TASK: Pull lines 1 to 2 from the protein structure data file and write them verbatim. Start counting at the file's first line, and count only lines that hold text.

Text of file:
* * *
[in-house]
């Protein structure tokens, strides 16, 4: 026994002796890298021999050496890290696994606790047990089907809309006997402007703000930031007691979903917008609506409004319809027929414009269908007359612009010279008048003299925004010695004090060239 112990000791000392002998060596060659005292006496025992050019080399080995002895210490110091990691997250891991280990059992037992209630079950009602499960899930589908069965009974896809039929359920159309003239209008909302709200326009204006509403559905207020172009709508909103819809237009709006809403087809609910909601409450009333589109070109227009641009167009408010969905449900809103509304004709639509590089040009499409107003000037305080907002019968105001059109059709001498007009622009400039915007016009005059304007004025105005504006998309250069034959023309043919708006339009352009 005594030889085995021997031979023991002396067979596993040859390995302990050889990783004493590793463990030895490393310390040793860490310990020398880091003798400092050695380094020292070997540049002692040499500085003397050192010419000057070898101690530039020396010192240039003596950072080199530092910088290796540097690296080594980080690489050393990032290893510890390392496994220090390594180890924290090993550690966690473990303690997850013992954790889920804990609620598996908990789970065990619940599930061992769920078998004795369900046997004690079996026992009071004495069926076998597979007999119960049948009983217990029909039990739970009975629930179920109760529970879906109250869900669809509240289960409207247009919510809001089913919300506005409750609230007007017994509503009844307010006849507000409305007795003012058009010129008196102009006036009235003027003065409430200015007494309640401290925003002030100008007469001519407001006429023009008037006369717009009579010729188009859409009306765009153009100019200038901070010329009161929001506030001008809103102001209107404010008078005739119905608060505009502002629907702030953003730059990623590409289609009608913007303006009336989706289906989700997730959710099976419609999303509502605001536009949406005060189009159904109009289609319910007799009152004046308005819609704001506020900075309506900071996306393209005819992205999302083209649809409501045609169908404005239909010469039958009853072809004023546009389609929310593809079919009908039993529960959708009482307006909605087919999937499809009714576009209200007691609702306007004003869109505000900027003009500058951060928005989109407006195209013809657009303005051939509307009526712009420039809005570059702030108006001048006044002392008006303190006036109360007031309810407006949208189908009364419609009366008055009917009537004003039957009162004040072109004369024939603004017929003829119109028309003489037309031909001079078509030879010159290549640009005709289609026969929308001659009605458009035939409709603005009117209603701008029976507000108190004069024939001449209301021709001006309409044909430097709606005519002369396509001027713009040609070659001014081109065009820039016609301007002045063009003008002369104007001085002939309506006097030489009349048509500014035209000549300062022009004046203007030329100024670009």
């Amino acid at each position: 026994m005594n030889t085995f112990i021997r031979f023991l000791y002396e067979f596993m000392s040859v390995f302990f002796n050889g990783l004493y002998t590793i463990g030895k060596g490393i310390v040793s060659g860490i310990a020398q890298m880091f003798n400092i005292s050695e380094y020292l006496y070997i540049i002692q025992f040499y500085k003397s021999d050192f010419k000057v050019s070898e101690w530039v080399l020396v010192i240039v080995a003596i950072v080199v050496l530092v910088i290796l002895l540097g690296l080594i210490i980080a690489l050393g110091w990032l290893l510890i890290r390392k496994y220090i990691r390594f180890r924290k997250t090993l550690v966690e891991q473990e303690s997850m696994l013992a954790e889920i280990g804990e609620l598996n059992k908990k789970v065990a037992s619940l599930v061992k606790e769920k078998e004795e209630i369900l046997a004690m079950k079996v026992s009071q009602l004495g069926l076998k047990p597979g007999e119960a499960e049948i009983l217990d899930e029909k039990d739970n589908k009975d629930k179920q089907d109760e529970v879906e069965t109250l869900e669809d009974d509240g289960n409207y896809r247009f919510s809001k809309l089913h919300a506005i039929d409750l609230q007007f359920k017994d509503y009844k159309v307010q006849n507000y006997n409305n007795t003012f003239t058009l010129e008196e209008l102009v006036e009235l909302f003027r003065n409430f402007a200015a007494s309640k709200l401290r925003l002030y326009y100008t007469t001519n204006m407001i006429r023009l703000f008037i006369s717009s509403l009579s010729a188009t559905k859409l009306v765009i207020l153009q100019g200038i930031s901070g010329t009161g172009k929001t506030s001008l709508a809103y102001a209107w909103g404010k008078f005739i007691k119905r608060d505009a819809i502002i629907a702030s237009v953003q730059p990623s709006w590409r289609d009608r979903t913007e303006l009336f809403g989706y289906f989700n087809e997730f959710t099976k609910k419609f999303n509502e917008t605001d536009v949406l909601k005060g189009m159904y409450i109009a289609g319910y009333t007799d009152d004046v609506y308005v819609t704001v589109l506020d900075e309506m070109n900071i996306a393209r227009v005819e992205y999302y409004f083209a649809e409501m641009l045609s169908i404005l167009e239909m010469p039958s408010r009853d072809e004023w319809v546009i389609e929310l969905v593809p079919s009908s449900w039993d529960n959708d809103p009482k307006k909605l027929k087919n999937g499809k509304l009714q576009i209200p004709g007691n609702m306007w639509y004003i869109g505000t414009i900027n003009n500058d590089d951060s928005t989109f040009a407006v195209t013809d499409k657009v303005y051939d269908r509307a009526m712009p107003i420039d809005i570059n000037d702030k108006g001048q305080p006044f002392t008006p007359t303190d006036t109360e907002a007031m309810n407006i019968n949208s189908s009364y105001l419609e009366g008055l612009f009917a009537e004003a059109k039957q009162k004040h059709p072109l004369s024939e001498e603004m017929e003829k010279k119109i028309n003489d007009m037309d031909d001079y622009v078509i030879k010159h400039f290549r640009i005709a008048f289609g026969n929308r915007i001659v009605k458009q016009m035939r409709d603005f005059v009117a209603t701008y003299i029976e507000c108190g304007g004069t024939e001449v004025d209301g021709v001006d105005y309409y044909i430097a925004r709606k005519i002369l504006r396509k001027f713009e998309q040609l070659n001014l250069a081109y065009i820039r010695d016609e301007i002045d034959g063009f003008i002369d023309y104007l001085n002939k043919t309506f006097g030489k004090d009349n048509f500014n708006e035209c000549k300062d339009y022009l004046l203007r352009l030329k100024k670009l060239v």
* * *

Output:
[in-house]
């Protein structure tokens, strides 16, 4: 026994002796890298021999050496890290696994606790047990089907809309006997402007703000930031007691979903917008609506409004319809027929414009269908007359612009010279008048003299925004010695004090060239 112990000791000392002998060596060659005292006496025992050019080399080995002895210490110091990691997250891991280990059992037992209630079950009602499960899930589908069965009974896809039929359920159309003239209008909302709200326009204006509403559905207020172009709508909103819809237009709006809403087809609910909601409450009333589109070109227009641009167009408010969905449900809103509304004709639509590089040009499409107003000037305080907002019968105001059109059709001498007009622009400039915007016009005059304007004025105005504006998309250069034959023309043919708006339009352009 005594030889085995021997031979023991002396067979596993040859390995302990050889990783004493590793463990030895490393310390040793860490310990020398880091003798400092050695380094020292070997540049002692040499500085003397050192010419000057070898101690530039020396010192240039003596950072080199530092910088290796540097690296080594980080690489050393990032290893510890390392496994220090390594180890924290090993550690966690473990303690997850013992954790889920804990609620598996908990789970065990619940599930061992769920078998004795369900046997004690079996026992009071004495069926076998597979007999119960049948009983217990029909039990739970009975629930179920109760529970879906109250869900669809509240289960409207247009919510809001089913919300506005409750609230007007017994509503009844307010006849507000409305007795003012058009010129008196102009006036009235003027003065409430200015007494309640401290925003002030100008007469001519407001006429023009008037006369717009009579010729188009859409009306765009153009100019200038901070010329009161929001506030001008809103102001209107404010008078005739119905608060505009502002629907702030953003730059990623590409289609009608913007303006009336989706289906989700997730959710099976419609999303509502605001536009949406005060189009159904109009289609319910007799009152004046308005819609704001506020900075309506900071996306393209005819992205999302083209649809409501045609169908404005239909010469039958009853072809004023546009389609929310593809079919009908039993529960959708009482307006909605087919999937499809009714576009209200007691609702306007004003869109505000900027003009500058951060928005989109407006195209013809657009303005051939509307009526712009420039809005570059702030108006001048006044002392008006303190006036109360007031309810407006949208189908009364419609009366008055009917009537004003039957009162004040072109004369024939603004017929003829119109028309003489037309031909001079078509030879010159290549640009005709289609026969929308001659009605458009035939409709603005009117209603701008029976507000108190004069024939001449209301021709001006309409044909430097709606005519002369396509001027713009040609070659001014081109065009820039016609301007002045063009003008002369104007001085002939309506006097030489009349048509500014035209000549300062022009004046203007030329100024670009």